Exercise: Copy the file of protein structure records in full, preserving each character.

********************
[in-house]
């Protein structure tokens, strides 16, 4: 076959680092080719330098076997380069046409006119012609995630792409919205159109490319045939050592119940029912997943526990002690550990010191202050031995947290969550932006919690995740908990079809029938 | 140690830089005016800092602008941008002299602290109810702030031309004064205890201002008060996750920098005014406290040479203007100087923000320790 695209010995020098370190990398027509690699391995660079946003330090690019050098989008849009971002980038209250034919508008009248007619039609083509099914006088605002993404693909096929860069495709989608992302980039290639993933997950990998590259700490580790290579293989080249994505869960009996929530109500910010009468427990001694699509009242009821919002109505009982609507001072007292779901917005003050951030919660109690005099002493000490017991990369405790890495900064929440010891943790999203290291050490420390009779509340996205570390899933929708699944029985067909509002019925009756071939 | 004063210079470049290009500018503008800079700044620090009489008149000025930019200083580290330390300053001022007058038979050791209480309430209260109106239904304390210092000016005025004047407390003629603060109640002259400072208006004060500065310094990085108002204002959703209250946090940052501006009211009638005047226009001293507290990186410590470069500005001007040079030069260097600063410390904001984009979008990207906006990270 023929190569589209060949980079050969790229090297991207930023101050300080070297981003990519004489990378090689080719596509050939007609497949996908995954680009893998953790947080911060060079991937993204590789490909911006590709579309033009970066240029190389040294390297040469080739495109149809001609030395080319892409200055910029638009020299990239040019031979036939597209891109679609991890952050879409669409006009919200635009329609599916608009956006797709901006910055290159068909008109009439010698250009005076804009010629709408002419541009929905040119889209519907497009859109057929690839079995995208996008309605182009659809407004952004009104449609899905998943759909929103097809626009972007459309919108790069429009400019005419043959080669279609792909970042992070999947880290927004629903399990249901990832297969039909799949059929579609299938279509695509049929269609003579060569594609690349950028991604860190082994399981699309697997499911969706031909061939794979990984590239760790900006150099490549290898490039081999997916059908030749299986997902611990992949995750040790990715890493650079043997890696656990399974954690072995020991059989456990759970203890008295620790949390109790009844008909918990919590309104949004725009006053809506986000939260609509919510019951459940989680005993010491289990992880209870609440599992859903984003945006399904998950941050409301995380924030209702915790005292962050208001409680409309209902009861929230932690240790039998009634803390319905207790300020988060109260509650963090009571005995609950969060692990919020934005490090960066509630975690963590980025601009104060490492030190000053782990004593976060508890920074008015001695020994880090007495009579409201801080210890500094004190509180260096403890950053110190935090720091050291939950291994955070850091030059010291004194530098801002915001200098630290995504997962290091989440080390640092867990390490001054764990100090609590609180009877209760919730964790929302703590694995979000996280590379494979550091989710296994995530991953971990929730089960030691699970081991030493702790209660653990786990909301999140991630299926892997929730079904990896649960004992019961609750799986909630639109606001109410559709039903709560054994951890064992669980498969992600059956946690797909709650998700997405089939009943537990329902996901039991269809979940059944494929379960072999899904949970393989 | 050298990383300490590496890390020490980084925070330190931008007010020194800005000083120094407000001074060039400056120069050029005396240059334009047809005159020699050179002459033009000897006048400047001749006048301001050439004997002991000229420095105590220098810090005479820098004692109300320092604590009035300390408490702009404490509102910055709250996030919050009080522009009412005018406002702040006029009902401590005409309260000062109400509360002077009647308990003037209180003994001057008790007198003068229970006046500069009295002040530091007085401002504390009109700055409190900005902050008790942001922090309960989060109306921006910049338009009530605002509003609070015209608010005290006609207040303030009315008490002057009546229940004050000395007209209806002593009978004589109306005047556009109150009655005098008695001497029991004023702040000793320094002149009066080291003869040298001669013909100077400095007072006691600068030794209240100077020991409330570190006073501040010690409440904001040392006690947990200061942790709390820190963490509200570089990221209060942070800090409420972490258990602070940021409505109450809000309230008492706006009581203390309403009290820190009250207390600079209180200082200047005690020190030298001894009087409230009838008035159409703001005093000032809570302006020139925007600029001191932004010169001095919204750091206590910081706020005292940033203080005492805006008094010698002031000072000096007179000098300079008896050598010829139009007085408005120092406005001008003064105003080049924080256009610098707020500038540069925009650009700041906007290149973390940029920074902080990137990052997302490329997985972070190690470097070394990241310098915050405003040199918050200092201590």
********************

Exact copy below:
[in-house]
């Protein structure tokens, strides 16, 4: 076959680092080719330098076997380069046409006119012609995630792409919205159109490319045939050592119940029912997943526990002690550990010191202050031995947290969550932006919690995740908990079809029938 | 140690830089005016800092602008941008002299602290109810702030031309004064205890201002008060996750920098005014406290040479203007100087923000320790 695209010995020098370190990398027509690699391995660079946003330090690019050098989008849009971002980038209250034919508008009248007619039609083509099914006088605002993404693909096929860069495709989608992302980039290639993933997950990998590259700490580790290579293989080249994505869960009996929530109500910010009468427990001694699509009242009821919002109505009982609507001072007292779901917005003050951030919660109690005099002493000490017991990369405790890495900064929440010891943790999203290291050490420390009779509340996205570390899933929708699944029985067909509002019925009756071939 | 004063210079470049290009500018503008800079700044620090009489008149000025930019200083580290330390300053001022007058038979050791209480309430209260109106239904304390210092000016005025004047407390003629603060109640002259400072208006004060500065310094990085108002204002959703209250946090940052501006009211009638005047226009001293507290990186410590470069500005001007040079030069260097600063410390904001984009979008990207906006990270 023929190569589209060949980079050969790229090297991207930023101050300080070297981003990519004489990378090689080719596509050939007609497949996908995954680009893998953790947080911060060079991937993204590789490909911006590709579309033009970066240029190389040294390297040469080739495109149809001609030395080319892409200055910029638009020299990239040019031979036939597209891109679609991890952050879409669409006009919200635009329609599916608009956006797709901006910055290159068909008109009439010698250009005076804009010629709408002419541009929905040119889209519907497009859109057929690839079995995208996008309605182009659809407004952004009104449609899905998943759909929103097809626009972007459309919108790069429009400019005419043959080669279609792909970042992070999947880290927004629903399990249901990832297969039909799949059929579609299938279509695509049929269609003579060569594609690349950028991604860190082994399981699309697997499911969706031909061939794979990984590239760790900006150099490549290898490039081999997916059908030749299986997902611990992949995750040790990715890493650079043997890696656990399974954690072995020991059989456990759970203890008295620790949390109790009844008909918990919590309104949004725009006053809506986000939260609509919510019951459940989680005993010491289990992880209870609440599992859903984003945006399904998950941050409301995380924030209702915790005292962050208001409680409309209902009861929230932690240790039998009634803390319905207790300020988060109260509650963090009571005995609950969060692990919020934005490090960066509630975690963590980025601009104060490492030190000053782990004593976060508890920074008015001695020994880090007495009579409201801080210890500094004190509180260096403890950053110190935090720091050291939950291994955070850091030059010291004194530098801002915001200098630290995504997962290091989440080390640092867990390490001054764990100090609590609180009877209760919730964790929302703590694995979000996280590379494979550091989710296994995530991953971990929730089960030691699970081991030493702790209660653990786990909301999140991630299926892997929730079904990896649960004992019961609750799986909630639109606001109410559709039903709560054994951890064992669980498969992600059956946690797909709650998700997405089939009943537990329902996901039991269809979940059944494929379960072999899904949970393989 | 050298990383300490590496890390020490980084925070330190931008007010020194800005000083120094407000001074060039400056120069050029005396240059334009047809005159020699050179002459033009000897006048400047001749006048301001050439004997002991000229420095105590220098810090005479820098004692109300320092604590009035300390408490702009404490509102910055709250996030919050009080522009009412005018406002702040006029009902401590005409309260000062109400509360002077009647308990003037209180003994001057008790007198003068229970006046500069009295002040530091007085401002504390009109700055409190900005902050008790942001922090309960989060109306921006910049338009009530605002509003609070015209608010005290006609207040303030009315008490002057009546229940004050000395007209209806002593009978004589109306005047556009109150009655005098008695001497029991004023702040000793320094002149009066080291003869040298001669013909100077400095007072006691600068030794209240100077020991409330570190006073501040010690409440904001040392006690947990200061942790709390820190963490509200570089990221209060942070800090409420972490258990602070940021409505109450809000309230008492706006009581203390309403009290820190009250207390600079209180200082200047005690020190030298001894009087409230009838008035159409703001005093000032809570302006020139925007600029001191932004010169001095919204750091206590910081706020005292940033203080005492805006008094010698002031000072000096007179000098300079008896050598010829139009007085408005120092406005001008003064105003080049924080256009610098707020500038540069925009650009700041906007290149973390940029920074902080990137990052997302490329997985972070190690470097070394990241310098915050405003040199918050200092201590």